To show the superiority of the method of the rationalists, over that revived and recommended by this author, let us examine a few diseases, and see what inference, as to their treatment, can be deduced from a knowledge of their pathology. Whatever .theory of inflammation we may adopt, as to the condition of the vessels of the inflamed part, whether that of increased or diminished action, it is manifest, that the febrile excitement of the heart is the morbid state, which chiefly demands our attention. If we can, in any manner, lessen the force with which it propels the blood into the inflamed part, we give immediate relief. Bloodletting and tartarised antimony, if nothing contraindicates, are the appropriate remedies for this purpose. Dysentery is now known to be an inflammation of the larger bowels. Aware of this, our remedies can easily be made to suit such a state of things. To cure tetanus, every possible variety of treatment has been tried; and the empirical plan of our author, has been fully carried out, in relation to this dreadful disease. Some recovered; a great many were killed. When the warm bath did not relieve and cure, the cold was prescribed, and the patient was taken out dead. Now that we know the seat of the disease to be the spinal marrow, and that it is irritation and inflammation, one or both, of that organ, we can direct our treatment to the seat and nature of the disease; and at least do no harm. Delirium tremens presents itself to our notice under two different aspects, viz: one from the discontinuance of the accustomed stimulus in the old drunkard; the other, from the drinking of a large quantity of liquor, in a short time, by those unused to it. Morbid anatomy and pathology point to the brain as the part chiefly affected, and teach us, that, in the former, we should stimulate the patient, and, in the latter, depress action, and allay irritation, by the employment of tartarised antimony and opium. It is not a valid argument against these views, although employed by our author, with his ordinary tact for confounding things essentially different, that a large number of mild cases recover, if left very much to the unassisted efforts of nature. Violent attacks, in the persons of old drunkards, and also of those who occasionally drink hard, will not be removed, without the use of the proper remedies. Acute laryngitis in the adult, and croup in the child, are diseases which, in their symptoms, bear a close resemblance; but morbid anatomy and pathology designate a material difference, which makes the employment of emetics highly pernicious in the former, and extremely beneficial in the latter.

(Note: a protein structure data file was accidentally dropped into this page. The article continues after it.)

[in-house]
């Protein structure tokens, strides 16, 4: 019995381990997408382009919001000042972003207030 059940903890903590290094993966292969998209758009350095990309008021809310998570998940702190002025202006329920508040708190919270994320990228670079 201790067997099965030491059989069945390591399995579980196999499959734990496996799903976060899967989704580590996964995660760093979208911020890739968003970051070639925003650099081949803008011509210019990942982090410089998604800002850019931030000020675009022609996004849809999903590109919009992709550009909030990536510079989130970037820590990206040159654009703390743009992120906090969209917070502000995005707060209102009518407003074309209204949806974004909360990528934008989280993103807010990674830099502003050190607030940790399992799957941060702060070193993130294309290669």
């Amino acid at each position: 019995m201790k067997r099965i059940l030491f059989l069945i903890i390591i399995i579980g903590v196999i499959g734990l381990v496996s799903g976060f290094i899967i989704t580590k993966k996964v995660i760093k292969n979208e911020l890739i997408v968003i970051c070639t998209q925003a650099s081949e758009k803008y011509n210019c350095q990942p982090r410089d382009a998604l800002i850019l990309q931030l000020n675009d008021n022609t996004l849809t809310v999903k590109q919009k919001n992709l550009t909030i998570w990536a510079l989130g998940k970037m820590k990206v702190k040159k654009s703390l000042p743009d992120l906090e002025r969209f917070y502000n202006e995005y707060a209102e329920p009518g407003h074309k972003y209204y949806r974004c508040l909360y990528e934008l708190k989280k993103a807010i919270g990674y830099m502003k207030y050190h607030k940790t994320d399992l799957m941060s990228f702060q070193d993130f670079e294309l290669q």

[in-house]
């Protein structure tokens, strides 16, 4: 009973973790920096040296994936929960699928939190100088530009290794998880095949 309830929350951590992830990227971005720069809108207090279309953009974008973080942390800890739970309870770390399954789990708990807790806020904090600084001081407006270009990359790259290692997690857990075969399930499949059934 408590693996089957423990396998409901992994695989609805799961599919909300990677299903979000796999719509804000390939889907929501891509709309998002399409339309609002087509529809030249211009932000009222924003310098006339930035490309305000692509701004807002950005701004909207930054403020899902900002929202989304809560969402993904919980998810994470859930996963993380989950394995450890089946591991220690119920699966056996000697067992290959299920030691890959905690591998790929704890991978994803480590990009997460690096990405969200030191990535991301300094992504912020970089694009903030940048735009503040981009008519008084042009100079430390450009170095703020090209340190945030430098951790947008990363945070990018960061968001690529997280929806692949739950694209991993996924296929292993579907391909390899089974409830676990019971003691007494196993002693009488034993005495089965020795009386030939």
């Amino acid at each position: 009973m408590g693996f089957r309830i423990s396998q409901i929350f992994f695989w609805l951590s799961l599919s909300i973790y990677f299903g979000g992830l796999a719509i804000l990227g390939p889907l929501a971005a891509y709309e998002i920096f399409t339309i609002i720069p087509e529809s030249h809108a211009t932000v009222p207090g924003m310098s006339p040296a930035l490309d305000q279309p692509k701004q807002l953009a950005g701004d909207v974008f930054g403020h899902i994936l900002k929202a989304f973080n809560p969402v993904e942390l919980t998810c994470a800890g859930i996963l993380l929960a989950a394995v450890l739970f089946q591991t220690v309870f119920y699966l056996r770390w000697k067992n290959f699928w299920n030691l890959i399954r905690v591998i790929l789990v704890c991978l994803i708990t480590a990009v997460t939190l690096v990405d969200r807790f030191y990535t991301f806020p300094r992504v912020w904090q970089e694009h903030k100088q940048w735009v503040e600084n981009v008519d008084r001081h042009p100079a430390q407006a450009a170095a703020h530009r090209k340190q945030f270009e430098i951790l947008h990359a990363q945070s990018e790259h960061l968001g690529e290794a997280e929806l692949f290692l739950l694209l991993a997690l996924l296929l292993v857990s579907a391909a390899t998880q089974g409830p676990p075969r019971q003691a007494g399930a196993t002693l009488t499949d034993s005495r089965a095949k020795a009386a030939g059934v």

We might thus go over the whole catalogue of diseases to which the human system is liable, and show that, in proportion as our pathology is certain, our therapeutics are precise and successful. Of the pathology of many diseases, we as yet know but little. The changes produced in the blood, during the progress of a fever, are, to a great extent, concealed from our view; and in consequence, our practice, as far as that fluid is concerned, is as empirical, as our author could desire. Doctor Stevens has endeavored to prove, that, in some cases, the loss of a considerable portion of the saline ingredients, is one of the prominent morbid conditions; and bi-carbonate of soda, and chlorate of potash, are thought, by him and others, to be indicated. Andral has made numerous observations on the state of the blood, in various diseases, and has obtained some valuable results. Much, however, remains to be discovered. When the time arrives, at which we shall have made out the diversified pathological changes of this important portion of the organism, not only in fever, but in all other diseases, we can prescribe for them with a rational prospect of doing good, instead of administering potent medicines, under the guidance of a blind empiricism.